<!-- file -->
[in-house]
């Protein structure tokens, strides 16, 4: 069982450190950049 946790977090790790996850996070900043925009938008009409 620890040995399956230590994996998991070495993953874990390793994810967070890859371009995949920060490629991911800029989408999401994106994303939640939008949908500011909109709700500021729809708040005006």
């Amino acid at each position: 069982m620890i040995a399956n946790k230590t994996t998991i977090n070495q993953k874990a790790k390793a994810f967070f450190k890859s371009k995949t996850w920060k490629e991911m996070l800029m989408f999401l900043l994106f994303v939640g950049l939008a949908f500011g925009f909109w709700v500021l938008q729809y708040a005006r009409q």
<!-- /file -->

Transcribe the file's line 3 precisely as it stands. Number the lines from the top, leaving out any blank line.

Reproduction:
């Amino acid at each position: 069982m620890i040995a399956n946790k230590t994996t998991i977090n070495q993953k874990a790790k390793a994810f967070f450190k890859s371009k995949t996850w920060k490629e991911m996070l800029m989408f999401l900043l994106f994303v939640g950049l939008a949908f500011g925009f909109w709700v500021l938008q729809y708040a005006r009409q």